I recently spent four nights in Las Vegas. I stayed at The Palazzo and checked out a number of other casinos including the Paris, The Venetian, MGM Grand, Aria, Caesars Palace and probably two others that I walked by. But guess how much I spent on gambling?
Five dollars. No kidding.
Gambling just doesn’t interest me. I look at those big green trash cans everyone has these days and think, “Those were the original slot machines, before casinos figured out they could get more money out of us if they put fancy noises and lights on them!”
All kidding aside, gambling is no joke. It’s a hobby for some folks and an illness for others. And interestingly, we now know that certain drugs can enhance that gambling state of mind.
Abilify linked to impulsive behavior
A few months ago, the U.S. Food and Drug Administration warned physicians that Abilify (aripiprazole) could trigger impulsive behaviors, such as gambling or binge eating. If you’ve been reading my posts for a while you might recall I warned folks about this very same thing way back in 2006 the year Abilify was released, and I cautioned it could cause rapid weight gain too.
Abilify is one of the world’s number one prescribed drugs. It raked in $6.4 billion dollars in 2013. It’s classified as an antipsychotic medication, but unfortunately physicians dispense it like Tic Tacs for every emotional and mental disorder under the sun.
The Abilify-linked gambling problems have even led to divorces. A quick google search reveals anxious lawyers who want to represent you if you’ve been a victim because they feel the drug manufacturer knew and kept it hush hush.
One patient reportedly played the slots occasionally, but never lost more than 50 dollars. But then he started Abilify. “After I ploughed through my bank account, I obtained cash advances on my credit cards and soon maxed them out,” he recalls. Now the patient’s wife wants a divorce.
Drug can trigger binge eating, sex or shopping
It’s not just gambling either, if you take this drug you may feel unnatural cravings to binge eat, have sex or go shopping. If you get these urges (and I mean in an unnatural, unhealthy way), then your dopamine level is off. When this happens it can lead to fighting, infidelities, obesity, bankruptcy and divorce.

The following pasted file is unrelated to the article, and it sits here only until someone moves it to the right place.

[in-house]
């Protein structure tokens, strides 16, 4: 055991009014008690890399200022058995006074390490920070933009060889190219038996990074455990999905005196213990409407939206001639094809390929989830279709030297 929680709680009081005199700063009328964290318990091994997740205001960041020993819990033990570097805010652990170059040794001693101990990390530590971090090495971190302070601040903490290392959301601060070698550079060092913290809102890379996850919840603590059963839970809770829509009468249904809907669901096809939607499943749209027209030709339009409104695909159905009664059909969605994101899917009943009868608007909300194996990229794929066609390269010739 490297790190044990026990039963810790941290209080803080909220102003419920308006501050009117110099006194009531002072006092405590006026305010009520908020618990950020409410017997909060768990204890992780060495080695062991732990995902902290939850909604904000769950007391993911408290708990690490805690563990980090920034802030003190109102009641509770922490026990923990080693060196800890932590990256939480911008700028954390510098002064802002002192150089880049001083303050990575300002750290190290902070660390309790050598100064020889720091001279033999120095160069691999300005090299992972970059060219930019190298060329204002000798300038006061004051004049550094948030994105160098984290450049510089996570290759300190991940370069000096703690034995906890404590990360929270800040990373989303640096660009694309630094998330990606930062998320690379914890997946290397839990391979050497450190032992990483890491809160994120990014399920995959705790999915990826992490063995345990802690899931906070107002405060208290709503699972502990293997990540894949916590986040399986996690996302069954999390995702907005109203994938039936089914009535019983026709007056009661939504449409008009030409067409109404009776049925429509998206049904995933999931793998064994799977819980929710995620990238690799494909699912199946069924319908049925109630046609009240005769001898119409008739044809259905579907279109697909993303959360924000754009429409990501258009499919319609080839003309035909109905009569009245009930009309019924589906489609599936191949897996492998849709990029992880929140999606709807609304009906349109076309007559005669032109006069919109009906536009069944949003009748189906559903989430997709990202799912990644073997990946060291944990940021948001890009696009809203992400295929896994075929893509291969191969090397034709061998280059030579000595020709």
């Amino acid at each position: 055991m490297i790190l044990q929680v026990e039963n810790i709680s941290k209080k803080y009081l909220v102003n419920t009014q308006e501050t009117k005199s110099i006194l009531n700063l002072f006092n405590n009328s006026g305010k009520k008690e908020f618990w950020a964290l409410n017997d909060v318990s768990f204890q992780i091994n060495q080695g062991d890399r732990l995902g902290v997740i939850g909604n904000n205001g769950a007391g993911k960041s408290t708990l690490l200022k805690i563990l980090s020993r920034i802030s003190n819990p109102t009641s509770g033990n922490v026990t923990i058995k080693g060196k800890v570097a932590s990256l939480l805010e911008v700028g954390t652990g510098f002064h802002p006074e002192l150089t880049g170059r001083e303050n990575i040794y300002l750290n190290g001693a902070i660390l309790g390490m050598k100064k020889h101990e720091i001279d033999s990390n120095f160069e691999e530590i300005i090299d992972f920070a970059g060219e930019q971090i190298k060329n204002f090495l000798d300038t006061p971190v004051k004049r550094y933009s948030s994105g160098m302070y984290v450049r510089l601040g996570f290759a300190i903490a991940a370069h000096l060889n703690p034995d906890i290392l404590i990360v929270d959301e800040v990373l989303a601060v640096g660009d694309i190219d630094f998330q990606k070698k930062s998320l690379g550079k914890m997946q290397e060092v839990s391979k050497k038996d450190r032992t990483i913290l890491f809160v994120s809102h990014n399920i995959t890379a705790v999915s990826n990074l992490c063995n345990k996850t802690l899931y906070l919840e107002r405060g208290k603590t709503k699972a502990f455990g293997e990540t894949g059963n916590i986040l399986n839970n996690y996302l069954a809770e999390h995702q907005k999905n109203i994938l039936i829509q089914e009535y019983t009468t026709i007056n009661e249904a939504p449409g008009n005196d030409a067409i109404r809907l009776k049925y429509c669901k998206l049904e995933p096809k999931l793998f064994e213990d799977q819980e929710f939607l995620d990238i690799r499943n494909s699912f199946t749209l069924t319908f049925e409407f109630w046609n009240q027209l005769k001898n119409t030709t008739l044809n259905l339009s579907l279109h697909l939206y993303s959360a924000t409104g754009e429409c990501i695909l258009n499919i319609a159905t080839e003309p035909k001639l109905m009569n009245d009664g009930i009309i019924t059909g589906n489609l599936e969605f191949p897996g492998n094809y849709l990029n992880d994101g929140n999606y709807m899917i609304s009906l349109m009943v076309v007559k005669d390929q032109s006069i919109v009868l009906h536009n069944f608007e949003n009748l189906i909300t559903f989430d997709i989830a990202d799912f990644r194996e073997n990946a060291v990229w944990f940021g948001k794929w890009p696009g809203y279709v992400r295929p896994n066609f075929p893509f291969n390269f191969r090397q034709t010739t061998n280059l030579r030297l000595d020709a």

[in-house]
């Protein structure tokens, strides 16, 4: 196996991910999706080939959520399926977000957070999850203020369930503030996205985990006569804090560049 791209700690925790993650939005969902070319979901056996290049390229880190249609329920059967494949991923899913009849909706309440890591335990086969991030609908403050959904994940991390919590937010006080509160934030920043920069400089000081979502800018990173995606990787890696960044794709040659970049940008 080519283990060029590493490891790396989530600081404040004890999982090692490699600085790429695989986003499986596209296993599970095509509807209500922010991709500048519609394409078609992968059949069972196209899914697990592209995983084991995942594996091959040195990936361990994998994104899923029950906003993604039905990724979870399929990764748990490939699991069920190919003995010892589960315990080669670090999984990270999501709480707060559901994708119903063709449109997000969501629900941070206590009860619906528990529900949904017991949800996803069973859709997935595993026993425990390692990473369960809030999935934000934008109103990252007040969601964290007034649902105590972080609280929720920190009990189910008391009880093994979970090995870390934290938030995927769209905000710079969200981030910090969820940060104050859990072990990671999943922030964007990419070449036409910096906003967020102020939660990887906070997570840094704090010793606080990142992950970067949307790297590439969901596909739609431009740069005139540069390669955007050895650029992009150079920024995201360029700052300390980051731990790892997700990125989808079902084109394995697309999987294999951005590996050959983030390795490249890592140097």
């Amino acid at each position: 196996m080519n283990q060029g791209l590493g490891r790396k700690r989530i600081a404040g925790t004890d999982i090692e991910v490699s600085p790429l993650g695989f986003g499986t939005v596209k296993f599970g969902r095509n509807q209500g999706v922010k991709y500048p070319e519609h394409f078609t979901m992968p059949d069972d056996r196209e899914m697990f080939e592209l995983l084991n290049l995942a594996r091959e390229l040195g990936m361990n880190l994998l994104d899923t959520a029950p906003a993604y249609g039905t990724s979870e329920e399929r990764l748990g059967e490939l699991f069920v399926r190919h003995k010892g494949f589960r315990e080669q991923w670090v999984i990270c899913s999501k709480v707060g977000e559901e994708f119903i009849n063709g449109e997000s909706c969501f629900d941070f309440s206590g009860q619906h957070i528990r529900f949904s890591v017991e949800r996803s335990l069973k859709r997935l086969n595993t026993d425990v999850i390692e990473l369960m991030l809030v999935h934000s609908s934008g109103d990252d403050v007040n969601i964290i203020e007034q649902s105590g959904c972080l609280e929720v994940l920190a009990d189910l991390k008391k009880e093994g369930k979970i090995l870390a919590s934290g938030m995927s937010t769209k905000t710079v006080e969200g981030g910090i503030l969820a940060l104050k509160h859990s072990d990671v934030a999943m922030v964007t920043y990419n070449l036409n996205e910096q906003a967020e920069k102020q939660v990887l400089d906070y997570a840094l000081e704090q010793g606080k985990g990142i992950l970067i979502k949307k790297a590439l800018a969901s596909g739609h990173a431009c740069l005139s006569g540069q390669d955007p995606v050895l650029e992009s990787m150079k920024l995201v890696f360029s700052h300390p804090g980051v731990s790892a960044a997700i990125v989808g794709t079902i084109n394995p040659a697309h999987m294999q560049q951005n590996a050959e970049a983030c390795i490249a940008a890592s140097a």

Funny, I never noticed anything alarming in the TV commercials for the drug/ In fact everyone looked VERY happy.
In 2015 American doctors wrote 1.5 million prescriptions to treat not only schizophrenia, but also depression, bipolar disorder and autism-induced mood problems.
Stopping Abilify can help rebalance your dopamine levels
Three studies have already concluded that stopping Abilify can help folks get control of their pathological gambling. These can be easily found in The British Medical Journal 2011, JAMA 2014 and Addictive Behaviors 2014.
We don’t really need more studies to prove what Abilify and other drugs do because we already know these drugs work on dopamine. And when you raise dopamine excessively, and mess with your brain chemicals, you pull the string on the puppet.
If you feel like you’ve been shopping excessively, binging on food (or anything else) or experiencing unhealthy urges and you take Abilify, I recommend you speak to your doctor about either reducing your dosage, weaning you off altogether or trying something natural so you can address your brain chemistry and get it healthy again.
Healing dopamine receptors takes time and while this side effect is unusual, I want you to know it can happen, because the FDA decided they only needed to warn doctors.
In addition to writing a syndicated column on health which reaches 20 million people each week, Suzy is the author of a number of books on natural health.
You may have seen Suzy on The Dr. OZ Show (6 different appearances), The View, The Doctors, Good Morning America Health and hundreds of morning shows. Quotes from Suzy, as well as her articles, have also appeared in major publications including Woman’s Day, Reader’s Digest, OK Magazine!, First for Women, Fitness, Natural Health and Better Homes & Garden and dozens more.
Read more from Suzy at suzyCohen.com
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